When did Linux become mainstream?

I read an “article on lxer.com”:http://lxer.com/module/newswire/view/54858/index.html which talks about perceived changes in the culture of LinuxToday.com. It blames the widespread adoption of Linux as the culprit which shooed away the hard-core geeks from the site. Of course Linux adoption was a slow, gradual process brought out by a series of events in the computer world. The article gives several examples including IBM embracing Linux at the LinuxWorld Conference & Expo in 2001 and a congressman from Venezuela telling Microsoft to drag its underhanded business practices elsewhere because he was going to adopt Linux for use in his country.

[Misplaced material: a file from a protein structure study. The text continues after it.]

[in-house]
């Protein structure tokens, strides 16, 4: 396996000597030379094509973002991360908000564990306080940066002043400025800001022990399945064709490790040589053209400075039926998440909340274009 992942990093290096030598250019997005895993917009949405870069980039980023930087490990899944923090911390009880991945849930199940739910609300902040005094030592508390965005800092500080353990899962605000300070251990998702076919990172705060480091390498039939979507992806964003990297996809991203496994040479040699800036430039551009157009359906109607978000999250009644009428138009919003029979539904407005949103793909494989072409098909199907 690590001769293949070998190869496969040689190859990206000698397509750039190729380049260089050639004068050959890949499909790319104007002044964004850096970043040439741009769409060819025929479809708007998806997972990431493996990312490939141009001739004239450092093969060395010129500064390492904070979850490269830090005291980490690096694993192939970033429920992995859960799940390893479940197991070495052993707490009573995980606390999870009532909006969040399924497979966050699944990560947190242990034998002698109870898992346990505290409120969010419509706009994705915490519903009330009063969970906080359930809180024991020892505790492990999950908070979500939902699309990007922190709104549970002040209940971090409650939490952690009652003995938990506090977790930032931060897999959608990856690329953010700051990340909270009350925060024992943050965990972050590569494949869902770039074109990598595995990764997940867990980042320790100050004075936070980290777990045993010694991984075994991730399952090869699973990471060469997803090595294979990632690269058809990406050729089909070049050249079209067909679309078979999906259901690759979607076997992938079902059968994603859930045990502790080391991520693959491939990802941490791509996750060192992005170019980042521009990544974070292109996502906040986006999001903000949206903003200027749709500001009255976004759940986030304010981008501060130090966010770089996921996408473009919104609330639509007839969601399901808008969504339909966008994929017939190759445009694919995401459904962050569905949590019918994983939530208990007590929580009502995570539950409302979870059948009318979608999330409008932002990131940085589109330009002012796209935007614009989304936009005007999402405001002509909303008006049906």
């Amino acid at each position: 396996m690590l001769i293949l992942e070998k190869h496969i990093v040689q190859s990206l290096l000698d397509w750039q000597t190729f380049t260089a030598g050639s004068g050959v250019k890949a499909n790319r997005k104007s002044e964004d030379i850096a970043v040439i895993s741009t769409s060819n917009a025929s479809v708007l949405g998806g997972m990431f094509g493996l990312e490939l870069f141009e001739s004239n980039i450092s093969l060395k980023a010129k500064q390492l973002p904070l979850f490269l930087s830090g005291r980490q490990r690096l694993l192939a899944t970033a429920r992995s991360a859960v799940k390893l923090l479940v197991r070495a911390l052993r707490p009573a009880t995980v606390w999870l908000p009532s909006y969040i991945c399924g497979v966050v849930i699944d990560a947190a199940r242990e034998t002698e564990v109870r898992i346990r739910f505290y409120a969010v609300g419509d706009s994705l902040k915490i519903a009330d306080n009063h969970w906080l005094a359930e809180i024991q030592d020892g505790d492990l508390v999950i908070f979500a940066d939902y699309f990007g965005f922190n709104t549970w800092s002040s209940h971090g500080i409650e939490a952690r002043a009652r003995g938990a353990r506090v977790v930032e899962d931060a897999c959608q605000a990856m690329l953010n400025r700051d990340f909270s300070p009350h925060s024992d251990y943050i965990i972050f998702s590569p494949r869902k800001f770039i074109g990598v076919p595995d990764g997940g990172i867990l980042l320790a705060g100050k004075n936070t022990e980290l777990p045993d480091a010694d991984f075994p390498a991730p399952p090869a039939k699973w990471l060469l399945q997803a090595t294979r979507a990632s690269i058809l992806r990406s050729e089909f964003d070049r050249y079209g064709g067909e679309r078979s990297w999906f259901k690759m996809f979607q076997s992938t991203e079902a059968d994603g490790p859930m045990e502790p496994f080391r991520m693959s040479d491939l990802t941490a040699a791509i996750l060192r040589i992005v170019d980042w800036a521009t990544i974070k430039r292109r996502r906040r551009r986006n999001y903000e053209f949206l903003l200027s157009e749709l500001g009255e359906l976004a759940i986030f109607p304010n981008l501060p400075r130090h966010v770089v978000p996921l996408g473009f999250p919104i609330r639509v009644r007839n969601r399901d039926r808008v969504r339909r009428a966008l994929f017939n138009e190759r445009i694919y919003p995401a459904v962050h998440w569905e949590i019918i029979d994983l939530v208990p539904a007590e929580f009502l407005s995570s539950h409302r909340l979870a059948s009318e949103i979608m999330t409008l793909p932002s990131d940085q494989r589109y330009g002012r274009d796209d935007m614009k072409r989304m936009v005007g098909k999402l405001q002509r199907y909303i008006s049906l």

I personally think the shift started back during the United States vs. Microsoft case. I can’t remember, but I think it was Ballmer who stated, “We’re not a monopoly, because there’s that Linux thing.” Well, that statement unleashed the curiosity of the American media, gave Linux plenty of free press on national television, and launched it into the mainstream.

Why? Linux had been around for almost a decade, existing only as source code passed around the Internet between only the most hard-core of geeks. But now Aunt Helen, located in a little town somewhere in the Corn Belt of America, found out about Linux by watching Fox News even before she was able to get broadband.

This is one of the few times I will say, “Thank you, Microsoft”.